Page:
In the second half of the season Chabbey finished third overall at the Ceratizit Challenge by La Vuelta, won the mountains classification at the Women’s Tour, and finished fifth in the final WorldTour event of the year, the Ronde van Drenthe.
Her entire season spoke of a promising future and with the results she managed, she surely guaranteed a little freedom in the packed 2022 calendar.
Elisa Balsamo is one rider on this list who is definitely not new to the women’s peloton and not at all new to winning, but the 2021 season saw the young Italian skyrocket to being one of the top competitors in the field.
Balsamo won the Junior World Championship road race in 2016, so she’s no stranger to the rainbow jersey, but her incredible victory at the 2021 Elite World Championships, where she outsprinted the out and out favorite Marianne Vos, was one of the highlight victories of the whole season. Balsamo had been up in the mix in a lot of bunch sprints – she even won the GP Oetingen earlier in the year – so her world championship victory shouldn’t have been a surprise.
She was consistently on the podium in hard races like Scheldeprijs and Brabantse Pijl and after she won the Worlds she then won the final stage of the Women’s Tour.
For the 2022 season Balsamo is leaving her long-time home Valcar-Travel & Service, where she has been riding since turning pro in 2017, to join one of the best women’s teams in the peloton: Trek-Segafredo. In the new environment and under the leadership of legendary sprinter Ina Teutenberg there’s no telling what Balsamo can accomplish in the years to come.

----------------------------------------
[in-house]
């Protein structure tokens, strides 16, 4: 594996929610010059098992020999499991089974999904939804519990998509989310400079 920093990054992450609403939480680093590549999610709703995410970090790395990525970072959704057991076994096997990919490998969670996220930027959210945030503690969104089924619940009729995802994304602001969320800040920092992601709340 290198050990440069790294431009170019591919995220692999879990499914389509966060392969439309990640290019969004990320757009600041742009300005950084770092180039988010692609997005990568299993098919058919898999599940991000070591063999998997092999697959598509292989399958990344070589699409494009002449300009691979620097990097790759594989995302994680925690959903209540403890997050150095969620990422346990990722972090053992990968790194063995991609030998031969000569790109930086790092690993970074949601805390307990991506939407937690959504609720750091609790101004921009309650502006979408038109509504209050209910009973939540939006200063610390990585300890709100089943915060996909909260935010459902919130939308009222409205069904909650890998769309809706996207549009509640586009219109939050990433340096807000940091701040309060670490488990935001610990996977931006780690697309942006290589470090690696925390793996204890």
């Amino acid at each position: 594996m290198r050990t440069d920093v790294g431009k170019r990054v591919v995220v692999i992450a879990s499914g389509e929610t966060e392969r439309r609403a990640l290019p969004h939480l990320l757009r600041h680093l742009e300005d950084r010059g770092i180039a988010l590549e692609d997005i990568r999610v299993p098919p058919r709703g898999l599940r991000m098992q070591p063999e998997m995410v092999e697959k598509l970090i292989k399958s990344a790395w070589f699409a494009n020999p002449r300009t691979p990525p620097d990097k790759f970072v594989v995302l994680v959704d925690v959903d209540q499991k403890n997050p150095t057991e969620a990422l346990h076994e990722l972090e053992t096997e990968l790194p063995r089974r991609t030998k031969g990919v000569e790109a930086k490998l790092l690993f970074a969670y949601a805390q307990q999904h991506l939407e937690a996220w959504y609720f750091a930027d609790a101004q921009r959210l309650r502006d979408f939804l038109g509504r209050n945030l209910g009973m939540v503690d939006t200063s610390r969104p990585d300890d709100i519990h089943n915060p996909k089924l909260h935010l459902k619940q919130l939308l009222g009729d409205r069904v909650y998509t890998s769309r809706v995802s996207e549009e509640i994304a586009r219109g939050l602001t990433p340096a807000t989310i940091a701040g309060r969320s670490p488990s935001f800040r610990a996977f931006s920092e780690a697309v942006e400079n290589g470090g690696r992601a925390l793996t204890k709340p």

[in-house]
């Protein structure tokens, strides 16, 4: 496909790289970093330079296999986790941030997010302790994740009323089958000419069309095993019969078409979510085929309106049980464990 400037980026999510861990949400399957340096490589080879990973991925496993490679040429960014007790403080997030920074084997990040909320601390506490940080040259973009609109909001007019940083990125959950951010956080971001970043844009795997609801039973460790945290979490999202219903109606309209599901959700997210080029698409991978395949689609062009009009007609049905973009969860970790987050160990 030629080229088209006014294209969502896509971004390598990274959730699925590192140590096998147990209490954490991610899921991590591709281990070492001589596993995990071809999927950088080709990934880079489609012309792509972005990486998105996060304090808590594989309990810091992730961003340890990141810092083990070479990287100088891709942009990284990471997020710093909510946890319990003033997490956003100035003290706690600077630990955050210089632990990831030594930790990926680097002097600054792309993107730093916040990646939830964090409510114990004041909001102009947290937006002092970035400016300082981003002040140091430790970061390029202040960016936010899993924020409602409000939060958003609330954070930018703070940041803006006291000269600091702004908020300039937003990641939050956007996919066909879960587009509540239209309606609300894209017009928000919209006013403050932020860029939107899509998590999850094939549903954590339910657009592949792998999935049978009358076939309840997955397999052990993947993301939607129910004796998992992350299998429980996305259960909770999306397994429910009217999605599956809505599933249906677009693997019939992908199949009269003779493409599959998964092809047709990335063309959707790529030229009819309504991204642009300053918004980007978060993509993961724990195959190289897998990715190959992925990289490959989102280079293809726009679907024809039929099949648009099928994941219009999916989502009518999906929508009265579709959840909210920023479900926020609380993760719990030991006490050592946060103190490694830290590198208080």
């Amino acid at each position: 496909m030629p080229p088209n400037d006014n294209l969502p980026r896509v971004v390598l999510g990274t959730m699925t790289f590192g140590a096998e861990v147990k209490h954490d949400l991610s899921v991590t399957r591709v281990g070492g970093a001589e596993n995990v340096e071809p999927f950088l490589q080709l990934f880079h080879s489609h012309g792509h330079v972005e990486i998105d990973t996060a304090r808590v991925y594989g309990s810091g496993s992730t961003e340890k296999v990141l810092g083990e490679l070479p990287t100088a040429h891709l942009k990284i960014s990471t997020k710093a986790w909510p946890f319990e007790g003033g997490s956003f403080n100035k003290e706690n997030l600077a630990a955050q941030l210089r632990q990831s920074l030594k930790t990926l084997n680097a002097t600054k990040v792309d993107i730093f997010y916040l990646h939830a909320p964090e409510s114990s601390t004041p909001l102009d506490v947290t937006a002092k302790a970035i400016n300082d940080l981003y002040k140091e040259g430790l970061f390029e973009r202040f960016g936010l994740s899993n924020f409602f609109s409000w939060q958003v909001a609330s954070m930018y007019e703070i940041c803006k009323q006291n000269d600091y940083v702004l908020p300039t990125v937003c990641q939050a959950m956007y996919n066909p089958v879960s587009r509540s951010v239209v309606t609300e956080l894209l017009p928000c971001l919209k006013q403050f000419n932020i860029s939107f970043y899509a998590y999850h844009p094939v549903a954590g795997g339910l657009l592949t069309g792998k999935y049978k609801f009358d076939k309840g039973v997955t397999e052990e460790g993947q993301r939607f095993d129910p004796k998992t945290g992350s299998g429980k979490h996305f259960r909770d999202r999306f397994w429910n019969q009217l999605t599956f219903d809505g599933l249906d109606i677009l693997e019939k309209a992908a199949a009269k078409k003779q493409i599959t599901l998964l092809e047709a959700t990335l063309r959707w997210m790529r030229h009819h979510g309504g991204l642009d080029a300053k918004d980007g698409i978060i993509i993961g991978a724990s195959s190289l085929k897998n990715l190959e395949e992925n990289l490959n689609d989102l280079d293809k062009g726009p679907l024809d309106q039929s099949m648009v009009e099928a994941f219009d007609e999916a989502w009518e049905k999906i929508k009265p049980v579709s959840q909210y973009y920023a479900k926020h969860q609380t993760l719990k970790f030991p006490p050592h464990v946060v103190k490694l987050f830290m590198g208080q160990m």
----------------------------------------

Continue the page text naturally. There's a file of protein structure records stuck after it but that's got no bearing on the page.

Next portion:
Who knows where Team Tibco-SVB found Kristen Faulkner, but she ended up being one of their top performers in 2021. Her 2020 season was her first full time season racing … period. Not just racing professionally. Not just racing in Europe. Check her ProCyclingStats page; there is nothing prior to 2020. In her first season she won a stage of the Tour Cycliste Féminin International de l’Ardèche, her first race in Europe.
Faulkner didn’t wait to test the waters in 2021 and immediately dove in, finishing 16th at Strade Bianche and then seventh at Gent-Wevelgem. She also managed 10th at the Tour of Flanders. The Spring Classics campaign was good enough that she felt she deserved an Olympic spot and when the team was announced she arbitrated for one of the road starts, although she did eventually drop the suit.
Faulkner’s first WorldTour victory was the first stage of the Ladies Tour of Norway, after spending much of the day in the break and then barely staying away to win ahead of the chasing peloton.
Near the end of the season Faulkner scored another WorldTour podium, finishing third at the GP de Plouay. And the year of her consistent results won her a two-year deal with Team BikeExchange. With someone so new to the sport as Faulkner there’s really only one way to go, and that’s up.